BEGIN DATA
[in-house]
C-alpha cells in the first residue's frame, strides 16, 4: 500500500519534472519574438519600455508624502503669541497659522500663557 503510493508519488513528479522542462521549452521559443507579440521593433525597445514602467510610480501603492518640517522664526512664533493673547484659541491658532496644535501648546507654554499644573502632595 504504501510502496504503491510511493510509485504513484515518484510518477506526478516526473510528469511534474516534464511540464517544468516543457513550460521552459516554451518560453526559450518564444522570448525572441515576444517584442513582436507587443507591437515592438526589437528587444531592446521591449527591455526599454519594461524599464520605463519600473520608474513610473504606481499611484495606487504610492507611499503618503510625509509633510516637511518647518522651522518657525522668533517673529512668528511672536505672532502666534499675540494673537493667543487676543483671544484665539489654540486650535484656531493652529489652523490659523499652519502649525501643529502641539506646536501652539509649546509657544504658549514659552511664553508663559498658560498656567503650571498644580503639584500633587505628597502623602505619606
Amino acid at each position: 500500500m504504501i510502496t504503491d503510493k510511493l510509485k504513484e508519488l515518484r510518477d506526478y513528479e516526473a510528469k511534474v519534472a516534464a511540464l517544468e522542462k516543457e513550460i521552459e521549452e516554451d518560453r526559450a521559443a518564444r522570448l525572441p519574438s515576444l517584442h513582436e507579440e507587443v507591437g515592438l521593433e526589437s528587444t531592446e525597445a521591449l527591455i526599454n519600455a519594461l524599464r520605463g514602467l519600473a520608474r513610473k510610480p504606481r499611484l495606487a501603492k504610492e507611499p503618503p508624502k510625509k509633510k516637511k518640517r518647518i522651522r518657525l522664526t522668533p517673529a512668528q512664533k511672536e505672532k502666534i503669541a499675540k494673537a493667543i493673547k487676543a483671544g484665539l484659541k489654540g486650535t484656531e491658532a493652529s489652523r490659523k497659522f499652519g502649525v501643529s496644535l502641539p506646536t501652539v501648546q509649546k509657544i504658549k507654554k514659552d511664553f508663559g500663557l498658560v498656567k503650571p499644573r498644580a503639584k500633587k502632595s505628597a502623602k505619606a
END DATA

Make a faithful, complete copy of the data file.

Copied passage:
[in-house]
C-alpha cells in the first residue's frame, strides 16, 4: 500500500519534472519574438519600455508624502503669541497659522500663557 503510493508519488513528479522542462521549452521559443507579440521593433525597445514602467510610480501603492518640517522664526512664533493673547484659541491658532496644535501648546507654554499644573502632595 504504501510502496504503491510511493510509485504513484515518484510518477506526478516526473510528469511534474516534464511540464517544468516543457513550460521552459516554451518560453526559450518564444522570448525572441515576444517584442513582436507587443507591437515592438526589437528587444531592446521591449527591455526599454519594461524599464520605463519600473520608474513610473504606481499611484495606487504610492507611499503618503510625509509633510516637511518647518522651522518657525522668533517673529512668528511672536505672532502666534499675540494673537493667543487676543483671544484665539489654540486650535484656531493652529489652523490659523499652519502649525501643529502641539506646536501652539509649546509657544504658549514659552511664553508663559498658560498656567503650571498644580503639584500633587505628597502623602505619606
Amino acid at each position: 500500500m504504501i510502496t504503491d503510493k510511493l510509485k504513484e508519488l515518484r510518477d506526478y513528479e516526473a510528469k511534474v519534472a516534464a511540464l517544468e522542462k516543457e513550460i521552459e521549452e516554451d518560453r526559450a521559443a518564444r522570448l525572441p519574438s515576444l517584442h513582436e507579440e507587443v507591437g515592438l521593433e526589437s528587444t531592446e525597445a521591449l527591455i526599454n519600455a519594461l524599464r520605463g514602467l519600473a520608474r513610473k510610480p504606481r499611484l495606487a501603492k504610492e507611499p503618503p508624502k510625509k509633510k516637511k518640517r518647518i522651522r518657525l522664526t522668533p517673529a512668528q512664533k511672536e505672532k502666534i503669541a499675540k494673537a493667543i493673547k487676543a483671544g484665539l484659541k489654540g486650535t484656531e491658532a493652529s489652523r490659523k497659522f499652519g502649525v501643529s496644535l502641539p506646536t501652539v501648546q509649546k509657544i504658549k507654554k514659552d511664553f508663559g500663557l498658560v498656567k503650571p499644573r498644580a503639584k500633587k502632595s505628597a502623602k505619606a